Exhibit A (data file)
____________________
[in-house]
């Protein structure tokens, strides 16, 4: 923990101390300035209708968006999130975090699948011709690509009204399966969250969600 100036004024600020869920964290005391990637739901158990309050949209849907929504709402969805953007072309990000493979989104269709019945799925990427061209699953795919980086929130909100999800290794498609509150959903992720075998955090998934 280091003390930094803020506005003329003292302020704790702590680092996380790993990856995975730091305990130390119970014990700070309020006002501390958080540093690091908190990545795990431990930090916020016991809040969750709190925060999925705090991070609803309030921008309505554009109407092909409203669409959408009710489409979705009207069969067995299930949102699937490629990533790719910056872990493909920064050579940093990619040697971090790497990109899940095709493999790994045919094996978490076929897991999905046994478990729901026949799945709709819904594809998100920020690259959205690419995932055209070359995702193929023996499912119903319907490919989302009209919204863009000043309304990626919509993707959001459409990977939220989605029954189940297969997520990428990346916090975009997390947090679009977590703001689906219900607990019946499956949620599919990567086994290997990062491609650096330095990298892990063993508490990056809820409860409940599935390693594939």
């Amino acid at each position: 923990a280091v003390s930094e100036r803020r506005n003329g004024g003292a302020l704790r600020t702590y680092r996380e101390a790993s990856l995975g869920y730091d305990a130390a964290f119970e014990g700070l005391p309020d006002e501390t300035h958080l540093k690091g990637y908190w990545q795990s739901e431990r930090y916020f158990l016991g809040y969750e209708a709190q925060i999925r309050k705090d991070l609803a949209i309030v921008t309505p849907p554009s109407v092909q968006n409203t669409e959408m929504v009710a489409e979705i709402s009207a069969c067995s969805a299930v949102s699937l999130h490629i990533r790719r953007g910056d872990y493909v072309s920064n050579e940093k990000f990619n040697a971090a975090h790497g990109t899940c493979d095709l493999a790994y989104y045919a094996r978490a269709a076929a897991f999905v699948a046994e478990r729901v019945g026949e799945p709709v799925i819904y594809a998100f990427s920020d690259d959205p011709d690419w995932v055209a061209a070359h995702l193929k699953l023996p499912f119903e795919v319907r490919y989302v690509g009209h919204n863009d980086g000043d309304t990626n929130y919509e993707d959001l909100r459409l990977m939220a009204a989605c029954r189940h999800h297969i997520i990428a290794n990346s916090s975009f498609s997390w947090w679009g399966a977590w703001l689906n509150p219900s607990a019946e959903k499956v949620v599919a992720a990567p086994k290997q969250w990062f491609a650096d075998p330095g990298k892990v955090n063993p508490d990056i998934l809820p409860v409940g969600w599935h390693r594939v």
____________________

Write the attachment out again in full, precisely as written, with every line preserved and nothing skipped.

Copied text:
[in-house]
């Protein structure tokens, strides 16, 4: 923990101390300035209708968006999130975090699948011709690509009204399966969250969600 100036004024600020869920964290005391990637739901158990309050949209849907929504709402969805953007072309990000493979989104269709019945799925990427061209699953795919980086929130909100999800290794498609509150959903992720075998955090998934 280091003390930094803020506005003329003292302020704790702590680092996380790993990856995975730091305990130390119970014990700070309020006002501390958080540093690091908190990545795990431990930090916020016991809040969750709190925060999925705090991070609803309030921008309505554009109407092909409203669409959408009710489409979705009207069969067995299930949102699937490629990533790719910056872990493909920064050579940093990619040697971090790497990109899940095709493999790994045919094996978490076929897991999905046994478990729901026949799945709709819904594809998100920020690259959205690419995932055209070359995702193929023996499912119903319907490919989302009209919204863009000043309304990626919509993707959001459409990977939220989605029954189940297969997520990428990346916090975009997390947090679009977590703001689906219900607990019946499956949620599919990567086994290997990062491609650096330095990298892990063993508490990056809820409860409940599935390693594939």
């Amino acid at each position: 923990a280091v003390s930094e100036r803020r506005n003329g004024g003292a302020l704790r600020t702590y680092r996380e101390a790993s990856l995975g869920y730091d305990a130390a964290f119970e014990g700070l005391p309020d006002e501390t300035h958080l540093k690091g990637y908190w990545q795990s739901e431990r930090y916020f158990l016991g809040y969750e209708a709190q925060i999925r309050k705090d991070l609803a949209i309030v921008t309505p849907p554009s109407v092909q968006n409203t669409e959408m929504v009710a489409e979705i709402s009207a069969c067995s969805a299930v949102s699937l999130h490629i990533r790719r953007g910056d872990y493909v072309s920064n050579e940093k990000f990619n040697a971090a975090h790497g990109t899940c493979d095709l493999a790994y989104y045919a094996r978490a269709a076929a897991f999905v699948a046994e478990r729901v019945g026949e799945p709709v799925i819904y594809a998100f990427s920020d690259d959205p011709d690419w995932v055209a061209a070359h995702l193929k699953l023996p499912f119903e795919v319907r490919y989302v690509g009209h919204n863009d980086g000043d309304t990626n929130y919509e993707d959001l909100r459409l990977m939220a009204a989605c029954r189940h999800h297969i997520i990428a290794n990346s916090s975009f498609s997390w947090w679009g399966a977590w703001l689906n509150p219900s607990a019946e959903k499956v949620v599919a992720a990567p086994k290997q969250w990062f491609a650096d075998p330095g990298k892990v955090n063993p508490d990056i998934l809820p409860v409940g969600w599935h390693r594939v």